Robbins: Juries are Like a box of chocolates (Part 2) |

Robbins: Juries are Like a box of chocolates (Part 2)

Last week, quoting the esteemed philosopher and jurist, Forrest Gump, I wrote that juries were like a box of chocolates. You never knew which one you were gonna get. Then I went on to explain how, through history, juries came to be and how and why they fit into the American scheme of justice.

Even though I said that juries are like a box of chocolates, well, that’s not quite right. First there is the obvious; juries, and the jurors that compose them, are seldom rich and dark. And only rarely in this fractured society of ours — the dictate of a jury of one’s peers notwithstanding — is a jury predominantly Black. Too often, in too many jurisdictions, the wealthy and the well-connected find ways of begging out.

Still, with the materials one is afforded, there are ways to shape a jury.

First, there is the matter of who may serve as a juror. Well, there’s a statute for that, specifically Colorado Revised Statutes Section 13-71-105 which provides that a juror in Colorado may be “…any person who is a United States citizen and resides in a county or lives in such county more than fifty percent of the time, whether or not registered to vote…”

A prospective juror may be disqualified from serving if she or he is under the age of 18; is unable to read, speak, and understand the English language; is unable to serve by reason of physical or mental disability; has sole responsibility for the daily care of a person with a permanent disability living in the same household; resides outside of the county with no intention of returning at any time during the succeeding twelve months; has been selected and is currently serving in a trial or grand jury; has appeared before the court to serve within the last 12 months; or has been convicted of a felony.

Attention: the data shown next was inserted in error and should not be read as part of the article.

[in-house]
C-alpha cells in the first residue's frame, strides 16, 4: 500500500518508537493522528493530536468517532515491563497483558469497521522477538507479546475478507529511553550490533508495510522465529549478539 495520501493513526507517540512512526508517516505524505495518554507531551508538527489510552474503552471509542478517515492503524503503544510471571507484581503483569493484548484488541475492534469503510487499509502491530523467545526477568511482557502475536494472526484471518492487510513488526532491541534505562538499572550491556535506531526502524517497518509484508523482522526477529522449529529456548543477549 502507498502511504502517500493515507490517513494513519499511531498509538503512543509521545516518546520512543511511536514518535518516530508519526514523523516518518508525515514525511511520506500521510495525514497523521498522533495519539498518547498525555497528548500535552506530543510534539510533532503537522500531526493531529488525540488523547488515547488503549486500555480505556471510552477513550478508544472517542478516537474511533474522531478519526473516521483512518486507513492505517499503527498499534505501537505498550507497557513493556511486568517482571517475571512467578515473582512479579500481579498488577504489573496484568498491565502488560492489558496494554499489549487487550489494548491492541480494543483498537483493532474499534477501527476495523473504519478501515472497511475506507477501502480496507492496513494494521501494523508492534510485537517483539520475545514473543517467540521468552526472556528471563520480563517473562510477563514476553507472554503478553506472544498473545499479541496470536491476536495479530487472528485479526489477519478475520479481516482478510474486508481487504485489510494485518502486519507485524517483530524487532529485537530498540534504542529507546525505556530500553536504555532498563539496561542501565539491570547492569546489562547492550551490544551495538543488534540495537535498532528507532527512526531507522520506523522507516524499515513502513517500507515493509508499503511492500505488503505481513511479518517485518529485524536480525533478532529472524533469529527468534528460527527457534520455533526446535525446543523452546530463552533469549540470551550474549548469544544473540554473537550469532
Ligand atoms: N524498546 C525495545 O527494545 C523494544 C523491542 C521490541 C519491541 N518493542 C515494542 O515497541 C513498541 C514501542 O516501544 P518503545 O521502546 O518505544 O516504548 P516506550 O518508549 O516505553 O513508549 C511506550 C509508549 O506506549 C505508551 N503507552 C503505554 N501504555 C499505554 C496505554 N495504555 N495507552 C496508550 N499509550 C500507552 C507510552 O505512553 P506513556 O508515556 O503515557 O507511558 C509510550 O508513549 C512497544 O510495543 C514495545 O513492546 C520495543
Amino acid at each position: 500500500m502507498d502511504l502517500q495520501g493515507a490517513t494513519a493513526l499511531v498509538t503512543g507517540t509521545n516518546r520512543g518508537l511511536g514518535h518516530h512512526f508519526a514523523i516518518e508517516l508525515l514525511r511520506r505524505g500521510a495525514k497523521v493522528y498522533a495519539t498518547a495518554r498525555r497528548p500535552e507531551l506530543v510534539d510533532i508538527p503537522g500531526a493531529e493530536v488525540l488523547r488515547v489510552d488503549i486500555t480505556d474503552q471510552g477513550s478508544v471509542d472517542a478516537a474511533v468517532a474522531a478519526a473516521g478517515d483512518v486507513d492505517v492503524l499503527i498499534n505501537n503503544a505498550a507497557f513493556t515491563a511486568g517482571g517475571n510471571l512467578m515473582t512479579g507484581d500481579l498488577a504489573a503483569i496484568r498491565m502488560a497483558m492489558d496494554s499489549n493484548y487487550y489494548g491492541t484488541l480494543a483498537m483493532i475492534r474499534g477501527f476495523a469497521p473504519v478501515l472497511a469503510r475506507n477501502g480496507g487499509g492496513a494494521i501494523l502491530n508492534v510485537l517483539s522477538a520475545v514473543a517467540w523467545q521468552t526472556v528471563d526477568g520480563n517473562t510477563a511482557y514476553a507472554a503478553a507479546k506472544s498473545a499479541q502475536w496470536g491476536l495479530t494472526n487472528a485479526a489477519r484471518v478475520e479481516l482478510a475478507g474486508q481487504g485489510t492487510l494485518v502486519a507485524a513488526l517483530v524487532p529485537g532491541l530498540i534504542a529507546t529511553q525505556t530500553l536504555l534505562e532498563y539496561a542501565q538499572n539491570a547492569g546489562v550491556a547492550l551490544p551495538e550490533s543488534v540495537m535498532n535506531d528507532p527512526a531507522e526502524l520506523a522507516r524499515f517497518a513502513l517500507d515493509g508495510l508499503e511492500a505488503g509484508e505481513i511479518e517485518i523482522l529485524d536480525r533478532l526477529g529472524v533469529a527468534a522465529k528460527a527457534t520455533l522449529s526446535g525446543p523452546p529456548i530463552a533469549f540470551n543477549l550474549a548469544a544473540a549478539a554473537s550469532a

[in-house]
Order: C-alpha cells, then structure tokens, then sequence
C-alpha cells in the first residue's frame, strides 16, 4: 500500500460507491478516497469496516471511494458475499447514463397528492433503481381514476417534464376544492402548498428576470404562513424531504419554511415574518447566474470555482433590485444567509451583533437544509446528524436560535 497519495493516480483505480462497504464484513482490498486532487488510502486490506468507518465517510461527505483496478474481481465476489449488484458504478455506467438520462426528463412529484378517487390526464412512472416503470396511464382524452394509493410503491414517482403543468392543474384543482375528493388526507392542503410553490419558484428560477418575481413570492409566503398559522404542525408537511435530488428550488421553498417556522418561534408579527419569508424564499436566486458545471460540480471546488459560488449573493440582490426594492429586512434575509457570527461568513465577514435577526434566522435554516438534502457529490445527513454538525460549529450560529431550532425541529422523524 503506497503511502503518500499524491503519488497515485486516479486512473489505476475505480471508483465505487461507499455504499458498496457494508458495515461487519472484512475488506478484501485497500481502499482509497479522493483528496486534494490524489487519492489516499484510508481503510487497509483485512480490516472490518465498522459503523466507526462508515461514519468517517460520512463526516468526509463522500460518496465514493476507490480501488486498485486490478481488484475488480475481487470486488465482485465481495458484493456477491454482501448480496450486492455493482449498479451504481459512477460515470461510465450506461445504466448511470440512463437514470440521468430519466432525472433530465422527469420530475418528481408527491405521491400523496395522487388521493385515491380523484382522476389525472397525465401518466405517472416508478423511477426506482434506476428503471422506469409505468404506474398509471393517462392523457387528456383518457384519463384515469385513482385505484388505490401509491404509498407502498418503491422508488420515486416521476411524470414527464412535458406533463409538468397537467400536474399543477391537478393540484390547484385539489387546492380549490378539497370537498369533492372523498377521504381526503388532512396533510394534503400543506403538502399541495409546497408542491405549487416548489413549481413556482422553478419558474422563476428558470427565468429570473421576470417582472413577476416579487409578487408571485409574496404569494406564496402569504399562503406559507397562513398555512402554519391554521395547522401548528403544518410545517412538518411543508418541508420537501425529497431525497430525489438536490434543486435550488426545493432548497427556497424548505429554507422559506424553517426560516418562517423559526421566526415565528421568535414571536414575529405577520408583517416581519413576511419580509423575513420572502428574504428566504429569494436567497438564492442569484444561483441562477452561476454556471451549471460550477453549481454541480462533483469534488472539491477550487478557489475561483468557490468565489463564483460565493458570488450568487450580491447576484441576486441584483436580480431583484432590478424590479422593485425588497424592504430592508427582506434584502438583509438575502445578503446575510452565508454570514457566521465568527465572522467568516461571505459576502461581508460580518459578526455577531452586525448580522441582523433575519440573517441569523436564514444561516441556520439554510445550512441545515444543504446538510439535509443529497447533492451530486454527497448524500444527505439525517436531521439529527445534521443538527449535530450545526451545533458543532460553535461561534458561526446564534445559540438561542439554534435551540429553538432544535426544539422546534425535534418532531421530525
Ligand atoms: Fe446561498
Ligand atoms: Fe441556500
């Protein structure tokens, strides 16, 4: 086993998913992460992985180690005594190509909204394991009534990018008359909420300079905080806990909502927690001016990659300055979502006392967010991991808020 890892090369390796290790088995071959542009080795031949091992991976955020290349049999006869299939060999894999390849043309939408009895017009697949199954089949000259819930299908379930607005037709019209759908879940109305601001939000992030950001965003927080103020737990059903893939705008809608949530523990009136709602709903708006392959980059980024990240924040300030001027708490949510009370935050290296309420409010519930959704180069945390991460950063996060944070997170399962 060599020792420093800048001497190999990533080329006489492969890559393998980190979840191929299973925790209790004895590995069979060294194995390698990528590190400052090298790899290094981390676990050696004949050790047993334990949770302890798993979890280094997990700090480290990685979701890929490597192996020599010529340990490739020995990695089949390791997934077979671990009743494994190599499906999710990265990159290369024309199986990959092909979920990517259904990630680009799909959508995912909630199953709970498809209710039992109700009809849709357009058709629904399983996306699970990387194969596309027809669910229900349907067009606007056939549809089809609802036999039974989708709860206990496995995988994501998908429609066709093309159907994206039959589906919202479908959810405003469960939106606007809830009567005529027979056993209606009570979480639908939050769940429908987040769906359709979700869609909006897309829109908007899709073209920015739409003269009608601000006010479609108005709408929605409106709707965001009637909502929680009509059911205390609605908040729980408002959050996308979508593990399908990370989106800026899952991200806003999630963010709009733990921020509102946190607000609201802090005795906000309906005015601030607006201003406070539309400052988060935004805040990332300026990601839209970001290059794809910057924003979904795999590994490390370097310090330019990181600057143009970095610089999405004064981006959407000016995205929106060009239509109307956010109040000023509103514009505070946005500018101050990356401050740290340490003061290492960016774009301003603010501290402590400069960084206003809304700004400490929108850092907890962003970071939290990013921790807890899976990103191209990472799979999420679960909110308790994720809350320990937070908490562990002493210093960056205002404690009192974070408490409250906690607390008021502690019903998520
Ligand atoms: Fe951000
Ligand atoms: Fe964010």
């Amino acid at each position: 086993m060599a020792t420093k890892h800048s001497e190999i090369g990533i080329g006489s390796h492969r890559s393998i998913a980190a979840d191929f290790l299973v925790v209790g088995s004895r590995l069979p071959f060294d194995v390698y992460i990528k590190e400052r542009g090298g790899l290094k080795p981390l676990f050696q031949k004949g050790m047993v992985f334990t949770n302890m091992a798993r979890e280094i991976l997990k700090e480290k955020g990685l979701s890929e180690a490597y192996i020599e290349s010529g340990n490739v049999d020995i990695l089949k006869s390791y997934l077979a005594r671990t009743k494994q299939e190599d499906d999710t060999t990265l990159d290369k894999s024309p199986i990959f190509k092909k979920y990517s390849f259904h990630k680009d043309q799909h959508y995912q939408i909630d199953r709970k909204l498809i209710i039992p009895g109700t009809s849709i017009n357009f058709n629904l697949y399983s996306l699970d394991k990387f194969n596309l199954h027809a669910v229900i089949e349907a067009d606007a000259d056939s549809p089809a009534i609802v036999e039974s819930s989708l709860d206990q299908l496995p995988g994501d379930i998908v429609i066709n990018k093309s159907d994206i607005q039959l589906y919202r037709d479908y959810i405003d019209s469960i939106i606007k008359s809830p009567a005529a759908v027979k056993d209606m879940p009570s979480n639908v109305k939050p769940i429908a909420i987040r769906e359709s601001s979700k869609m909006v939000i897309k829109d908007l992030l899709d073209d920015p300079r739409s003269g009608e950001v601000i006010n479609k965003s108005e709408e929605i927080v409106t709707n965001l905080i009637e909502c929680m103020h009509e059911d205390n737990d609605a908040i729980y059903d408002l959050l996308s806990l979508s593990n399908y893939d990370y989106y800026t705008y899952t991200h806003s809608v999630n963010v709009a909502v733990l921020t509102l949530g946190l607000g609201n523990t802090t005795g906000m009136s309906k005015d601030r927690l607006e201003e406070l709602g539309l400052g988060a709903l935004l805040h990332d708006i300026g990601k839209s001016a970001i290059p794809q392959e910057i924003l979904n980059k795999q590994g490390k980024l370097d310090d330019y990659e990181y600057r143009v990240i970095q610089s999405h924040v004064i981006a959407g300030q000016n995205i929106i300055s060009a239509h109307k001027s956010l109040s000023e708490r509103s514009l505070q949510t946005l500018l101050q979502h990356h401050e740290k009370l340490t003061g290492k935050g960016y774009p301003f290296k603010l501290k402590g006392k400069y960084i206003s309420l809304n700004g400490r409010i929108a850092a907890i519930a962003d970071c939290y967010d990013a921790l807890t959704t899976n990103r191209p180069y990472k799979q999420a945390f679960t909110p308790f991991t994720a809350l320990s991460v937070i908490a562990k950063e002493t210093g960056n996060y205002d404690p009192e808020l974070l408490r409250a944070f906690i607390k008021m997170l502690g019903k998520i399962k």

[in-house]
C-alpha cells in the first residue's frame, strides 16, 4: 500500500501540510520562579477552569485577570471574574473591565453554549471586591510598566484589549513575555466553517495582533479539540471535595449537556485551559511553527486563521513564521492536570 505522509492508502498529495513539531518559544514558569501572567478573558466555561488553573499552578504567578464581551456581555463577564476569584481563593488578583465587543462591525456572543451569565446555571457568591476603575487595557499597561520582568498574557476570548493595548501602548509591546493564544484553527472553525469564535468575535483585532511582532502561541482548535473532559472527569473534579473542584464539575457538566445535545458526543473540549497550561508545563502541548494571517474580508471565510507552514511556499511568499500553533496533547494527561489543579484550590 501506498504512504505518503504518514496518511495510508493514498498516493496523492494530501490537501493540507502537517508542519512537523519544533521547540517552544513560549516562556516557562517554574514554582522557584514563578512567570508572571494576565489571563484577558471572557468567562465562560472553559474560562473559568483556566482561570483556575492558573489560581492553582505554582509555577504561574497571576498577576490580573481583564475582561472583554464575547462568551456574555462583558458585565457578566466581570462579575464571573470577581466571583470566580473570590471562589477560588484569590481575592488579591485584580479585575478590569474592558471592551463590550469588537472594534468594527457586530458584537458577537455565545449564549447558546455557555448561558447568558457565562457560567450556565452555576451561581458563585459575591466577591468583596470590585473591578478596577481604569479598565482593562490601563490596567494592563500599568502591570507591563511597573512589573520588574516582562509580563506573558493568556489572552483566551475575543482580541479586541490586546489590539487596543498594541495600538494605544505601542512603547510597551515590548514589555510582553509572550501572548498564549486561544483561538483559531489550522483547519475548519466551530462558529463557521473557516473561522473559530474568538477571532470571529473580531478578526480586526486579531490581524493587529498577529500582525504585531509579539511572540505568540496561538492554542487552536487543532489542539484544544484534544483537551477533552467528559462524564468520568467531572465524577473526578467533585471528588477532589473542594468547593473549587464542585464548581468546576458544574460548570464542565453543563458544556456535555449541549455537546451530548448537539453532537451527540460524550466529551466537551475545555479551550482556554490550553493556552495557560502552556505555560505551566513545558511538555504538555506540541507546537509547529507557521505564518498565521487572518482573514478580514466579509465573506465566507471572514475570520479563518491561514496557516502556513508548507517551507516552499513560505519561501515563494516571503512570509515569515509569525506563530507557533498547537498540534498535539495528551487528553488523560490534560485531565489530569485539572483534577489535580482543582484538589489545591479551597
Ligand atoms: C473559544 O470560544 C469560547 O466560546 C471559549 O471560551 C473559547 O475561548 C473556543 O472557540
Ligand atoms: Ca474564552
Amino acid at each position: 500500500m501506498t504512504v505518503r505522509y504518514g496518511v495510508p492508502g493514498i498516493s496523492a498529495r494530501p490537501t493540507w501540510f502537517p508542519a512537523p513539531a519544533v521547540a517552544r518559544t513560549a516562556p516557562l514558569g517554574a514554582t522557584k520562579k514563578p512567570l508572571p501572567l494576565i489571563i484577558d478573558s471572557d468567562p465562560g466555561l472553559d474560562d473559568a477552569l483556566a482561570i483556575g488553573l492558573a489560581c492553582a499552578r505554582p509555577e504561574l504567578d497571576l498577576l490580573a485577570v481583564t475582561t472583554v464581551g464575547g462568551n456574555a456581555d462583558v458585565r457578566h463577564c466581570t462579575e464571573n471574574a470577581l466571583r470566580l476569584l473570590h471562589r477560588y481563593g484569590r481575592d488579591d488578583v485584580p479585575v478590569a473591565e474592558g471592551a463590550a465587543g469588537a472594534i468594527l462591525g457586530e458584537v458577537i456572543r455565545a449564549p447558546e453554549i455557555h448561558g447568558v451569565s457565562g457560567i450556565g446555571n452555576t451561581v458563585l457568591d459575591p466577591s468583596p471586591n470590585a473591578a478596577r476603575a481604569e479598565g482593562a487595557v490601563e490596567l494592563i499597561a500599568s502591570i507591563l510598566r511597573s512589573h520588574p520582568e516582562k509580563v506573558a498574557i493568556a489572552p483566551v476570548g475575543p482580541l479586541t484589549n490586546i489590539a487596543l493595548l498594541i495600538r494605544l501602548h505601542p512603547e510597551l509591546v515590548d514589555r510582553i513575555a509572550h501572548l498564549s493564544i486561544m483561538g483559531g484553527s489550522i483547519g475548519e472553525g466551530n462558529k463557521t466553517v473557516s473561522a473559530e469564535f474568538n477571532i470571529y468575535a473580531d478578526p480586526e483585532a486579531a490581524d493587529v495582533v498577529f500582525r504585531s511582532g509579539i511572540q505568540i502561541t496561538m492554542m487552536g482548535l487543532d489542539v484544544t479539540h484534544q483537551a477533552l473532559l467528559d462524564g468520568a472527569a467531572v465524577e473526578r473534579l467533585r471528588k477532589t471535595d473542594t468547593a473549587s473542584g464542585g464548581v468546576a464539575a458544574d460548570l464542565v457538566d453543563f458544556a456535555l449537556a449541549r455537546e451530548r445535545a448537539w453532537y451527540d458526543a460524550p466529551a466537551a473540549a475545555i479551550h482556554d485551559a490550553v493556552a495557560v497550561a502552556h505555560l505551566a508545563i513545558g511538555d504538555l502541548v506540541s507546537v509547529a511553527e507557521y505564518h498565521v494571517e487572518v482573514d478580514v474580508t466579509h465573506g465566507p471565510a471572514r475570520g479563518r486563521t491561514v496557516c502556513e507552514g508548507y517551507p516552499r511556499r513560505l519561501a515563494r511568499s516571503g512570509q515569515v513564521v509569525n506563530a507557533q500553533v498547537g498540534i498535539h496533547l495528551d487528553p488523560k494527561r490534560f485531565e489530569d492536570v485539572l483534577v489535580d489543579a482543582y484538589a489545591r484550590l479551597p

If you make the cut, next is the matter of what’s known as “jury selection” which is how … um … jurors are selected.

The two linchpins of jury selection are juror questionnaires and voir dire. Taking these in turn, a juror questionnaire is precisely what it seems. It is, in the famous “Saturday Night Live” schtick words of Jon Lovitz, a way to “Get to know me!”

Juror questionnaires may be handed out to potential jurors not for the purpose of asking unnecessarily about personal matters but, instead, to simply aid in determining whether a perspective juror can — in the particular matter to be tried — decide the case fairly and impartially. Juror questionnaires are not made public.

Pencil nub rubbed raw, the next step is voir dire which means, literally, devolving from the French, “to speak the truth.” But rather than an inquisition, think of it, instead, like a job interview.

The interviewer in this case is the lawyer and the job applicant is the prospective juror. Voir dire is the process by which the prospective jurors are “examined” to explore their competence, biases, conflicts, prejudices, outlook, and those squishy intangibles which might persuade them to lean left, right, or tik-tok like a metronome.